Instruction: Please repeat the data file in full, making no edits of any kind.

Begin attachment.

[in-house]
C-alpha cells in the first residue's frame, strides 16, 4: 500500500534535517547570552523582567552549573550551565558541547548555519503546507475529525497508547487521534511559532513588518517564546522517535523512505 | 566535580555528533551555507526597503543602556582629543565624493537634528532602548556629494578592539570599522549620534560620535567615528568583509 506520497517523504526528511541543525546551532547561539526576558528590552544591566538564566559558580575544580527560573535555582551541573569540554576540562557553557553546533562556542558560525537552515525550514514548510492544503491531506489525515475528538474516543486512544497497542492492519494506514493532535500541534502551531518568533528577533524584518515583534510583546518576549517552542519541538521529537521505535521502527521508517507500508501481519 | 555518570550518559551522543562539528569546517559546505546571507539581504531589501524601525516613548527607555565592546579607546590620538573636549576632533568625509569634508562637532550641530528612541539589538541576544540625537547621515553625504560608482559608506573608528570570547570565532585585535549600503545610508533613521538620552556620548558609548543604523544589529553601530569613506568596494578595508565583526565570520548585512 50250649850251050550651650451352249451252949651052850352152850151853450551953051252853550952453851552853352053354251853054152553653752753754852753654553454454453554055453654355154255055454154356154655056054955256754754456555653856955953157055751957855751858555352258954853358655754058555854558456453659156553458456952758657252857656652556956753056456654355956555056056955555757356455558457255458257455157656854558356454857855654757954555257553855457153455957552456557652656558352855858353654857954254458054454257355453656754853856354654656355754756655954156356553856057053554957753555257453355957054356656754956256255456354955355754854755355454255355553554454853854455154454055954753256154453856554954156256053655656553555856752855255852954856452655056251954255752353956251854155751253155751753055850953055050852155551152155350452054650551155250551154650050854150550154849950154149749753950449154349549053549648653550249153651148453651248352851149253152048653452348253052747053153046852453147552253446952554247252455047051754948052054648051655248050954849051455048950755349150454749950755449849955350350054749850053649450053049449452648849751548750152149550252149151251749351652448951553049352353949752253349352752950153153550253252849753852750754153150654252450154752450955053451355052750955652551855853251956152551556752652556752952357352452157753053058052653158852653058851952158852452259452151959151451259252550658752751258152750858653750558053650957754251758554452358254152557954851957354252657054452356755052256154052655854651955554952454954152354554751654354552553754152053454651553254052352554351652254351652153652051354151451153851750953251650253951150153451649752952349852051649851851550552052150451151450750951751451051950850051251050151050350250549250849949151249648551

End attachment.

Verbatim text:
[in-house]
C-alpha cells in the first residue's frame, strides 16, 4: 500500500534535517547570552523582567552549573550551565558541547548555519503546507475529525497508547487521534511559532513588518517564546522517535523512505 | 566535580555528533551555507526597503543602556582629543565624493537634528532602548556629494578592539570599522549620534560620535567615528568583509 506520497517523504526528511541543525546551532547561539526576558528590552544591566538564566559558580575544580527560573535555582551541573569540554576540562557553557553546533562556542558560525537552515525550514514548510492544503491531506489525515475528538474516543486512544497497542492492519494506514493532535500541534502551531518568533528577533524584518515583534510583546518576549517552542519541538521529537521505535521502527521508517507500508501481519 | 555518570550518559551522543562539528569546517559546505546571507539581504531589501524601525516613548527607555565592546579607546590620538573636549576632533568625509569634508562637532550641530528612541539589538541576544540625537547621515553625504560608482559608506573608528570570547570565532585585535549600503545610508533613521538620552556620548558609548543604523544589529553601530569613506568596494578595508565583526565570520548585512 50250649850251050550651650451352249451252949651052850352152850151853450551953051252853550952453851552853352053354251853054152553653752753754852753654553454454453554055453654355154255055454154356154655056054955256754754456555653856955953157055751957855751858555352258954853358655754058555854558456453659156553458456952758657252857656652556956753056456654355956555056056955555757356455558457255458257455157656854558356454857855654757954555257553855457153455957552456557652656558352855858353654857954254458054454257355453656754853856354654656355754756655954156356553856057053554957753555257453355957054356656754956256255456354955355754854755355454255355553554454853854455154454055954753256154453856554954156256053655656553555856752855255852954856452655056251954255752353956251854155751253155751753055850953055050852155551152155350452054650551155250551154650050854150550154849950154149749753950449154349549053549648653550249153651148453651248352851149253152048653452348253052747053153046852453147552253446952554247252455047051754948052054648051655248050954849051455048950755349150454749950755449849955350350054749850053649450053049449452648849751548750152149550252149151251749351652448951553049352353949752253349352752950153153550253252849753852750754153150654252450154752450955053451355052750955652551855853251956152551556752652556752952357352452157753053058052653158852653058851952158852452259452151959151451259252550658752751258152750858653750558053650957754251758554452358254152557954851957354252657054452356755052256154052655854651955554952454954152354554751654354552553754152053454651553254052352554351652254351652153652051354151451153851750953251650253951150153451649752952349852051649851851550552052150451151450750951751451051950850051251050151050350250549250849949151249648551